After joining Capcom, Yoichi Egawa worked in the development of arcade games for amusement facilities as a programmer involved in the development of CP system boards. Later, after developing home video games, he established the Pachinko & Pachislo (P&S) business in 1996 and the Mobile Contents business in 1999. After serving as General Manager of Creative Division 5 in 1999, Egawa was appointed Corporate Officer, Head of Contents Expansion Business Division. He was appointed Managing Corporate Officer in 2011 and Executive Corporate Officer in 2013, his current position. At present, he is in charge of Consumer Games Development and the Amusement Equipments Business.
- You joined Capcom in 1985, and after a thirty-plus year career were appointed to the top spot of R&D in July of 2016. Tell us some of what you've seen over the years.
- I joined the company at a time when we were primarily developing arcade games. Since then, I've witnessed the transition R&D has undergone, including the start of Consumer game development, which began with the Nintendo Entertainment System. Along the way, I led the launch of our P&S (Pachinko and Pachislo) business, which took me away from game development temporarily. Even so, during that time I've been watching over Consumer game development—our core business—from an objective viewpoint.
- As the sphere for game development expanded from arcade games to home console and then to online, what has been the unchanging core of Capcom's production?
- It's nothing flashy, but perhaps the fact that we have always devoted a kind of craftsmanship to producing games. Since the days when we were developing arcade games, our foundation has been firmly rooted in an insistence on quality. In that context, we've put out titles such as Street Fighter, Monster Hunter and Resident Evil, which have grown into franchises and still continue today.
- Your CEO, Kenzo Tsujimoto, is also really insistent on maintaining top-quality, correct?
- Yes, and we want to maintain this insistence on quality. Whether it is Resident Evil or Monster Hunter, our stance of releasing our products to the world only after they have been carefully crafted is important—and I think it is precisely because of this that our products resonate with users.
- Following your appointment, you must have talked with member of R&D, as well as those in marketing and management. What issues stood out to you during this process?
- Overall, there are two main issues we need to address. The first is strengthening our development structure, and the second is brand management.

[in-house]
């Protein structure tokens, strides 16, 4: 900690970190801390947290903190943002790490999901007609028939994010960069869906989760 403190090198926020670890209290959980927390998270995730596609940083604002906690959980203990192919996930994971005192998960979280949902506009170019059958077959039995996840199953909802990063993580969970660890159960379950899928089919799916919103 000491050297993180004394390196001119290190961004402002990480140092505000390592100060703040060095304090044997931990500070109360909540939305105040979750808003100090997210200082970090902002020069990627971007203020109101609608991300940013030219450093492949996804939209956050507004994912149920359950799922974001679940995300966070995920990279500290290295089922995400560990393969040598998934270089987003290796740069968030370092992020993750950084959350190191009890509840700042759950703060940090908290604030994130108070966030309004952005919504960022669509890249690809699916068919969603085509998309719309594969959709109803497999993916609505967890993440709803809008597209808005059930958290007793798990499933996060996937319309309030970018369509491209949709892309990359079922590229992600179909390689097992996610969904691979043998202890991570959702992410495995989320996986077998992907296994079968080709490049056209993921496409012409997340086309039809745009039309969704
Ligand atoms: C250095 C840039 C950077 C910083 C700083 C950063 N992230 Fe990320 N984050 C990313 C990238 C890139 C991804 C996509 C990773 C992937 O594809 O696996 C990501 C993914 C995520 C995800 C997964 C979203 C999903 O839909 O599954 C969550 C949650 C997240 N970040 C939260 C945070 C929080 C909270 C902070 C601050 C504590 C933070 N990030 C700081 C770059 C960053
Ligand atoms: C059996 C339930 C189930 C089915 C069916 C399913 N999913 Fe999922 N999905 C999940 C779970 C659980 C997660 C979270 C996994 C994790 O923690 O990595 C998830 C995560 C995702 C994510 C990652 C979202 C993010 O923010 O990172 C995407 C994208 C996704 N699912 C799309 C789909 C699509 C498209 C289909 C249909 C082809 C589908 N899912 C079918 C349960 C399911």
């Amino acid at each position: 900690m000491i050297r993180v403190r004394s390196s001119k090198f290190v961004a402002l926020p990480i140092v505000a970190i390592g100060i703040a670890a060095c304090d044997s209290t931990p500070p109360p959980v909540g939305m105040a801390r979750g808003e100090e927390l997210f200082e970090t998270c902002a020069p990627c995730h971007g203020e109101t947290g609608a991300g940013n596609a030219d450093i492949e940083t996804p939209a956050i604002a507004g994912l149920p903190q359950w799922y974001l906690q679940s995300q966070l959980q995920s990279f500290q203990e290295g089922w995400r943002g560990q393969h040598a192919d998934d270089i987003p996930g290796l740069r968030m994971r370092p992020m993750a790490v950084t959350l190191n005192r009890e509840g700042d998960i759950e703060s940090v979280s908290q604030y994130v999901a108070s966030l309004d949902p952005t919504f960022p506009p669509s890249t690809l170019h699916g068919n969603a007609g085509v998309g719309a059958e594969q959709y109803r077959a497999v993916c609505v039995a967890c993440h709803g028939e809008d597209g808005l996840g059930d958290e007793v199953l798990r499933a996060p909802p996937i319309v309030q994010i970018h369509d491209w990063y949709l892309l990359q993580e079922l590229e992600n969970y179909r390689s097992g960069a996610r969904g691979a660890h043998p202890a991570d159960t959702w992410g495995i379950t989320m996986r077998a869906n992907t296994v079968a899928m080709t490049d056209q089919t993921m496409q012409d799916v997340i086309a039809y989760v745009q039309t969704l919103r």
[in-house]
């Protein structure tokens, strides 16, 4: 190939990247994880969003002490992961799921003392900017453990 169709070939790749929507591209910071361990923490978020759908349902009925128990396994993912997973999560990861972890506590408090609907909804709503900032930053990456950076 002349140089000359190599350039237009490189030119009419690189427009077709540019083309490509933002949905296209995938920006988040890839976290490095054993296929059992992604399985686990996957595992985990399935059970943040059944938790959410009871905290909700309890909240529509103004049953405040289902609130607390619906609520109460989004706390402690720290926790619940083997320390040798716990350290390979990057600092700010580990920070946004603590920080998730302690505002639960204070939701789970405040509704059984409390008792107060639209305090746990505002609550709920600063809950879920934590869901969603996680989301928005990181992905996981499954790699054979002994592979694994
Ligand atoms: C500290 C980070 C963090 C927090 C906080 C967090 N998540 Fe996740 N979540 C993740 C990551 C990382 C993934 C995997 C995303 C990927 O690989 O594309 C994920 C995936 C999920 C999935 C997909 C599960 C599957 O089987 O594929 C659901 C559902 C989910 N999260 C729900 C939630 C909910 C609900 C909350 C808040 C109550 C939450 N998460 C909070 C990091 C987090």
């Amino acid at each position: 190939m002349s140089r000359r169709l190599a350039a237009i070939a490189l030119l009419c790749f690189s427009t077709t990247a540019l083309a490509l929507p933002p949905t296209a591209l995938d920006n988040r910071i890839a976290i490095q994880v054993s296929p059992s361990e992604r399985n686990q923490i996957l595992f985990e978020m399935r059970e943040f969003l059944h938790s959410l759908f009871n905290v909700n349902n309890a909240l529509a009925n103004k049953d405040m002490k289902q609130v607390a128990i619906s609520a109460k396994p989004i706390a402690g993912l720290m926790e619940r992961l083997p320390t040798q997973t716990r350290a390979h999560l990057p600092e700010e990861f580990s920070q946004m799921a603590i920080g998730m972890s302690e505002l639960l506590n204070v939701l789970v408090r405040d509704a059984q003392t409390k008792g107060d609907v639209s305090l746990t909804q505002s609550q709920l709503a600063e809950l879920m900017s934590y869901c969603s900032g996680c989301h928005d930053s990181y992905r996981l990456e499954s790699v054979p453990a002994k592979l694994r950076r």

As to the first, in the console business, we must beat our global competitors; in the online and social games business, not only game design but also how you design your operations for the game is crucial. We must ensure we can allocate the right people for the job to make development run smoothly. Research and development is also vital, and I feel that we must better share the knowledge gained from it internally. Human resources are our core, thus fostering them is indispensable.
- What are your thoughts on this last point?
- There is a high level of specialization in what we do; I believe it is a matter of to what degree we can master that, and to what level we can educate core members of development and increase their number. I'd like to draft a new employee development plan and put it into motion—foster personnel by establishing and promoting goals, discovering problems and issues, and continually reviewing our approaches and methods.
- What about the second issue, brand management?
One of Capcom's defining characteristics as compared to other companies is, we have numerous franchises that are known and loved around the world. It is a major strength to have IP that we can comprehensively promote to increase our brand value; for example, by developing brands like Resident Evil, Monster Hunter, and Mega Man on multiple platforms, including mobile, or by producing film and animation adaptations of our games, as per our Single Content Multiple Usage Strategy. Going forward, we will collaborate with our corporate counterparts to fine-tune our operations and be better able to bring products to market, with strategic consideration for launch timing and platform.